The HBO television series "Veep" and "Game of Thrones" took the top prizes at the 68th Emmy Awards in Los Angeles on Sunday, in a televised ceremony that delivered some laughs but few suprises.

It was the second year in a row that political satire "Veep" and "Game of Thrones," the fantasy series now in its sixth season, won the prizes for best comedy series and best drama series, respectively.

"Game of Thrones" was nominated for 23 awards and took home 12, matching the record it set in 2015.

"Veep" had been up for 17 awards but took just three, including a fifth consecutive win for best lead actress in a comedy by Julia Louis-Dreyfus.

Another favourite, the true-crime series "The People vs OJ Simpson: American Crime Story," a dramatization of the 1995 murder trial of the US football star, won nine Emmys, including the award for best limited series.

Jeffrey Tambor ("Transparent") repeated last year's win for best actor in a comedy.

Amid the deja vu, a few newcomers made it to the podium.

First-time nominee Rami Malek ("Mr Robot") won for best lead actor in a drama, while Tatiana Maslany ("Orphan Black") won the prize for best lead actress in a drama, in a surprise win for the BBC America series.

As it did in 2015, HBO led the platforms in the winners' circle, with 22 wins, followed by FX Networks with 18.

Perhaps the evening's biggest surprise was a cameo appearance by former US presidential hopeful Jeb Bush, who appeared in the broadcast's opening sketch as Louis-Dreyfus' driver, explaining he was "between jobs."

Republican presidential candidate Donald Trump and his proposal to build a wall between the United States and Mexico inspired some of the ceremony's most memorable jabs.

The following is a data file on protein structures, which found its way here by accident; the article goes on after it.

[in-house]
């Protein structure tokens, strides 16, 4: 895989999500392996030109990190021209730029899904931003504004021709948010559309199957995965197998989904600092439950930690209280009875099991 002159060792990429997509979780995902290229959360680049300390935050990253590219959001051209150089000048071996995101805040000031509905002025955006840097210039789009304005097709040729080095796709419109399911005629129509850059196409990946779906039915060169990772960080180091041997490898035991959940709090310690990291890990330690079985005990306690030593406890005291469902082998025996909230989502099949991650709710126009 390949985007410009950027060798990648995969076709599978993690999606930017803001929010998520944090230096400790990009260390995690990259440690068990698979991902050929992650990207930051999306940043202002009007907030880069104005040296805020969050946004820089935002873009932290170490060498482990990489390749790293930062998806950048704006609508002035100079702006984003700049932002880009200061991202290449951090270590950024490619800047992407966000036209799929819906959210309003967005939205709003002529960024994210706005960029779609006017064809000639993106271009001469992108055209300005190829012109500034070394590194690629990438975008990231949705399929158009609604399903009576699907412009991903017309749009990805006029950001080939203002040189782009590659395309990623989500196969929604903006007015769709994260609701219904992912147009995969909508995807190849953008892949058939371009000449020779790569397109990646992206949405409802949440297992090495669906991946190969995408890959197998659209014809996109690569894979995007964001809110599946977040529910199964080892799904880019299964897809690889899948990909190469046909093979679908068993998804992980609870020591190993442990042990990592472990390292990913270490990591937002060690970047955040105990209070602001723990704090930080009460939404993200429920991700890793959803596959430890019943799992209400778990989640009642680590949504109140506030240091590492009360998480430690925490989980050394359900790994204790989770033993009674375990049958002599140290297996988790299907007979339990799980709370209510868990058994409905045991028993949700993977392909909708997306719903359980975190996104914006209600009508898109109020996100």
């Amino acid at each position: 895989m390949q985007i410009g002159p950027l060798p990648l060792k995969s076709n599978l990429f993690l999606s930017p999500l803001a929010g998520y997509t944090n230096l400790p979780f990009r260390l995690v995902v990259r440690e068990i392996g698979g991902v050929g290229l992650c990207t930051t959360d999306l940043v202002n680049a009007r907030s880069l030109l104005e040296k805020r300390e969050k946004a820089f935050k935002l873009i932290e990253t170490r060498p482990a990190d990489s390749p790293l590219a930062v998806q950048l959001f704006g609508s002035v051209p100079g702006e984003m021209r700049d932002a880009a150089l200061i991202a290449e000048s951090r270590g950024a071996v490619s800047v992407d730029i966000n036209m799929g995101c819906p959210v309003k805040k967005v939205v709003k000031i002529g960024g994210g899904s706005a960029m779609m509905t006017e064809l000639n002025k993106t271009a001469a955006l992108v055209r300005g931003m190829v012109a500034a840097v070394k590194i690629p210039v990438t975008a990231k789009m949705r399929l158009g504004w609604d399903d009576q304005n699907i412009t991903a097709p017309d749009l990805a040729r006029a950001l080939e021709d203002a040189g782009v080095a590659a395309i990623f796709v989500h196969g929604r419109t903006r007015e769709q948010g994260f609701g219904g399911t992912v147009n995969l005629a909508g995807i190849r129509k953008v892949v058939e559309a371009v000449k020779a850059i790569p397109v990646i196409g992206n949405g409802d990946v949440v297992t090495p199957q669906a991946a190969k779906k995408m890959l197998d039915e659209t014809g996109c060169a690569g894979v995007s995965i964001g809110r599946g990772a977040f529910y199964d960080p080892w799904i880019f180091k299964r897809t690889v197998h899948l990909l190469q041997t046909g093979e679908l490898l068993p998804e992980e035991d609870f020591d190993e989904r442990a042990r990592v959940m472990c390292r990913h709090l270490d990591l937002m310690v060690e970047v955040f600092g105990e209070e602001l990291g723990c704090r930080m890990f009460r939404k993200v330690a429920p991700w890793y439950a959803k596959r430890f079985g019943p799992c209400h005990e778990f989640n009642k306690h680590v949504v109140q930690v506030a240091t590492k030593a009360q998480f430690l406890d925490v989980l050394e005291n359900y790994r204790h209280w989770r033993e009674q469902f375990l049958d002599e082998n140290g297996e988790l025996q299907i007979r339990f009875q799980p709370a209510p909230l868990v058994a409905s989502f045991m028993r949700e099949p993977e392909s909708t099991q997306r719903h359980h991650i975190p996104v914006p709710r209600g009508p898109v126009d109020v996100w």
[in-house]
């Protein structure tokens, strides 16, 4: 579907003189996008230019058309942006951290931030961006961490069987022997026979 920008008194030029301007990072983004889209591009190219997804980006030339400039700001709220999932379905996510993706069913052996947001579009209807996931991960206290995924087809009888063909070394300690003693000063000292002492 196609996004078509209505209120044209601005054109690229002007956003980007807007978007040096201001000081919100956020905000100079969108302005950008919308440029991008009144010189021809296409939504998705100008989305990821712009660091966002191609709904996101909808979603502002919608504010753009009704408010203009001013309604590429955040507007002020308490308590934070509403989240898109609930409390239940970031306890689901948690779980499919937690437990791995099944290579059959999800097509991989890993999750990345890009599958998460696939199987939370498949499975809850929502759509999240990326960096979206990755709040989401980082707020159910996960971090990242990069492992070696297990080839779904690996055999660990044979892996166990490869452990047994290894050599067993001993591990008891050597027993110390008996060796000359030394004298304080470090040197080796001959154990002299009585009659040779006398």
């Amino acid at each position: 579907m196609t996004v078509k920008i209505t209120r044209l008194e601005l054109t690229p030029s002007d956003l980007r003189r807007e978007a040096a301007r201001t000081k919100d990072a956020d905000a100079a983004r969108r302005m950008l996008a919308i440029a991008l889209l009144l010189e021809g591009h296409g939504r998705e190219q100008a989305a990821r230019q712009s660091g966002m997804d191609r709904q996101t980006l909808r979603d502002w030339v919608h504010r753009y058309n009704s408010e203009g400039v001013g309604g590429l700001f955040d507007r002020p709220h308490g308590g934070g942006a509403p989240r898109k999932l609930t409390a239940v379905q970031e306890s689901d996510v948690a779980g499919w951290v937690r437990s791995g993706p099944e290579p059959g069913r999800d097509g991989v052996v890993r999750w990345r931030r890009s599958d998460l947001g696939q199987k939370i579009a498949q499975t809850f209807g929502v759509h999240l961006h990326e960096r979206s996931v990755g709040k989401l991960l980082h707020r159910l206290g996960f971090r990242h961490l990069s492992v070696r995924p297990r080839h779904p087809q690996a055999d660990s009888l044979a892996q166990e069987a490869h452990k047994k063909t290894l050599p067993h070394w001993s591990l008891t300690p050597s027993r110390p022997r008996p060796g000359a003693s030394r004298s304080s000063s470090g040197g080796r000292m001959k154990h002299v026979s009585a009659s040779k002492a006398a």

Louis-Dreyfus used her acceptance speech as a platform for a mock apology for "the current political climate."

"I think 'Veep' has torn down the wall between comedy and politics," she said. If Trump wins the US presidency, she promised "to rebuild that wall and make Mexico pay for it."

US comedian Jimmy Kimmel, who emceed the ceremony, took time out from his opening remarks to berate Mark Burnett, who produced "The Apprentice," the reality show that made Trump a household name in the US.

"Who is to blame for the Donald Trump phenomenon?" Kimmel asked. "That guy," he said, pointing to Burnett. "If [Trump] gets elected and he builds that wall, the first person we're throwing over it is Mark Burnett."

One of the world's top television prizes, the Emmys have recognized achievements in dozens of categories for more than 60 years.

This year's edition comes amid a creative resurgence in small-screen entertainment fueled by a shift in at-home, on-demand viewing that has led to what critics have called television's second golden age.

Television and online streaming series regularly draw Hollywood's top talent, who say they are attracted by the genre's new prestige and creative freedoms.

Kimmel praised the year's offerings, saying "after 68 years, television still manages to surprise us," while Television Academy chief executive Bruce Rosenblum asserted that "television dominates the global entertainment landscape."

But amid all of the self-congratulation, one winner skipped the ceremony: Dame Maggie Smith ("Downton Abbey"), whose absence drew comedic fire from Kimmel when she won the Emmy for best supporting actress in a drama series.

Holding Smith's trophy, Kimmel said it would not be mailed to the 81-year-old actress.

"Maggie, if you want this, it will be in the lost and found," he quipped.

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